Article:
Like any new program, we’re still working out the fine print, so we hope you’ll bear with us as we roll out the new system and acclimate employers and organizations to using it as well. We’ve already received lots of great feedback about the system, and we’ve noticed that there are some questions that keep reoccurring. Below are our answers and advice for some of the most frequently asked Chicago Career Connection questions.

Q: How do I log into Chicago Career Connection?
A: If you’re a current undergraduate or graduate student, or a post-doc, you can log in from the CAPS home page at using your CNET ID and password. If you don’t have a CNET ID (or you can’t remember it), visit for more information about gaining access to the system. If you aren’t able to locate your CNET or need help logging in, contact Lucy Gee or Shoshannah Cohen for assistance.

Q: How can I update my personal information in Chicago Career Connection? (Personal information includes your student ID numbers, your current and permanent addresses, and your phone numbers.)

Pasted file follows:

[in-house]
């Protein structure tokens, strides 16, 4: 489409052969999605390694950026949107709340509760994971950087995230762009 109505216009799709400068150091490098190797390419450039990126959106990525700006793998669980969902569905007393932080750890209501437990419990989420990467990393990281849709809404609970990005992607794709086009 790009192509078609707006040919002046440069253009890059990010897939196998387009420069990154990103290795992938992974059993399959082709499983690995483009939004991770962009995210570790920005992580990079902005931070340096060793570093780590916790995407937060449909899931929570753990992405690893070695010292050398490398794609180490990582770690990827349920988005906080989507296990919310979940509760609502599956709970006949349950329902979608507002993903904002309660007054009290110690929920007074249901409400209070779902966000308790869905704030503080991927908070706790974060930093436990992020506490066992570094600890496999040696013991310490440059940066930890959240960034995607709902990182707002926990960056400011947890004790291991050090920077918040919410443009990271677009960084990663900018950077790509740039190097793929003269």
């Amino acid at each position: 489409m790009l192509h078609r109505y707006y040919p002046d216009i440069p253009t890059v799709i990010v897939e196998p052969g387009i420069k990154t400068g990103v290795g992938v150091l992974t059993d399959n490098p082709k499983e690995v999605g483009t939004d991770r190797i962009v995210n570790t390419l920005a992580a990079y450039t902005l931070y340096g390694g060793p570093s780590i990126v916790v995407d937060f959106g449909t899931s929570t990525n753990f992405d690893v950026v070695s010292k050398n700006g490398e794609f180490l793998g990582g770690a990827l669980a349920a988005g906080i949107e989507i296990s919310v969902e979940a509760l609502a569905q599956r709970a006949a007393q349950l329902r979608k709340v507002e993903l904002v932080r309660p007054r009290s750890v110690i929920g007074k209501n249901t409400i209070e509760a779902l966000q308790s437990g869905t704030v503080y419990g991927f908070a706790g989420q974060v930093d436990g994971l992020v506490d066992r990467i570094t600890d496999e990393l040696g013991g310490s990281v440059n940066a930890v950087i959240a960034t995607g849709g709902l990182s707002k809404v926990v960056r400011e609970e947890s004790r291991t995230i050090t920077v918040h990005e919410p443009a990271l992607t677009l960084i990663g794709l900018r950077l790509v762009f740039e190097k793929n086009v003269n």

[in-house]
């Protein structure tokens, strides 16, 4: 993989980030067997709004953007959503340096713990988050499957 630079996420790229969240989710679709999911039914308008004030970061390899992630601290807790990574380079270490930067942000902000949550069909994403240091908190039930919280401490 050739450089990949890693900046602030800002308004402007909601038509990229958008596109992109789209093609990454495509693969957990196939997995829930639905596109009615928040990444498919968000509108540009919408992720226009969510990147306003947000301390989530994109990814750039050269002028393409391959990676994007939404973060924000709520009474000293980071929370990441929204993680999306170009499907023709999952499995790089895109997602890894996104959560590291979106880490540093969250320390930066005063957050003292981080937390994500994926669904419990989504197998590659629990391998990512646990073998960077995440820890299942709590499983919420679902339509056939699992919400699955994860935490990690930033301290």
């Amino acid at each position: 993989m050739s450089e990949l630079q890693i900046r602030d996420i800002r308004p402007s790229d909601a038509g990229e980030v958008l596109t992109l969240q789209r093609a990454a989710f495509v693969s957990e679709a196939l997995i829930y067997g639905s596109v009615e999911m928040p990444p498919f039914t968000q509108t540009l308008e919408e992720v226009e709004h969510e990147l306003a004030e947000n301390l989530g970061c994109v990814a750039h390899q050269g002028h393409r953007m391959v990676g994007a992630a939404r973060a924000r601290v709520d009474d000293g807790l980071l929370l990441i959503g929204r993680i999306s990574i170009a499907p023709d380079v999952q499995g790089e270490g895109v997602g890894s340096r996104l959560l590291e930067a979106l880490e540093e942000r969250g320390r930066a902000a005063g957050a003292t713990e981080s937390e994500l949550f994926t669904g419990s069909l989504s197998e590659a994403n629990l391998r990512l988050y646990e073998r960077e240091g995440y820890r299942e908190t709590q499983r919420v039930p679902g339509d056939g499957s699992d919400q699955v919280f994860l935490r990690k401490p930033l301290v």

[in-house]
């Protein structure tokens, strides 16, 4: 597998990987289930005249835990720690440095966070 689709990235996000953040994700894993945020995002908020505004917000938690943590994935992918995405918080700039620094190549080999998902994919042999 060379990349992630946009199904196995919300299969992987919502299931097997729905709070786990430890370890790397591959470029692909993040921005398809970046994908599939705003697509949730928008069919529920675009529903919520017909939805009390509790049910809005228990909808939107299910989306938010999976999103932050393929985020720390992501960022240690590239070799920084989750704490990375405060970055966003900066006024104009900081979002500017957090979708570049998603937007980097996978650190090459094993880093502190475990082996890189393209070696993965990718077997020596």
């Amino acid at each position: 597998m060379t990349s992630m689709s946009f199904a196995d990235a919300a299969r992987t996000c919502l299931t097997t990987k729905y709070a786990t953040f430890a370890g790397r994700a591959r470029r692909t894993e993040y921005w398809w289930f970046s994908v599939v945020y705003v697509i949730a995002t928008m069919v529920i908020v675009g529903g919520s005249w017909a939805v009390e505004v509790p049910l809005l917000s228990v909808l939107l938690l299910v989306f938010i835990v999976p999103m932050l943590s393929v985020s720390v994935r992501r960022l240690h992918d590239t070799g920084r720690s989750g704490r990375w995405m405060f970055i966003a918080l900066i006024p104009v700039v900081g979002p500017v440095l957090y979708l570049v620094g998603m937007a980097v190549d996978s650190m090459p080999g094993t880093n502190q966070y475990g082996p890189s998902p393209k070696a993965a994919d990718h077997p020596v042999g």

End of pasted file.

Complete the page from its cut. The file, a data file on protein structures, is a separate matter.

A: We pull in student information through the Registrar's office/Gargoyle. So you'll need to make the change there, and then it will be reflected in our next pull of data. (We pull information every Monday morning, so if you make a change this week, it will show up first thing Monday.)

Q: I’ve been searching for jobs and internships, but haven’t been able to find many postings. Where should I be looking?
A: As our organizations and recruiting partners move over to using Chicago Career Connection, more and more positions will appear there. While there are fewer jobs listed now than there were in UChicagoTRAK, this number is going to increase throughout the academic year. If you can’t find what you’re looking for in the Chicago Career Connection Jobs section, you should also check out the section, which has internships and full-time positions from a wide range of organizations. If you still can’t find what you’re looking for, call CAPS at (773) 702 – 7040 and schedule an appointment to talk about the types of positions you’re interested in. More information about job searching in Chicago Career Connection can also be found here.

Q: Do I still need to be activated to use Chicago Career Connection?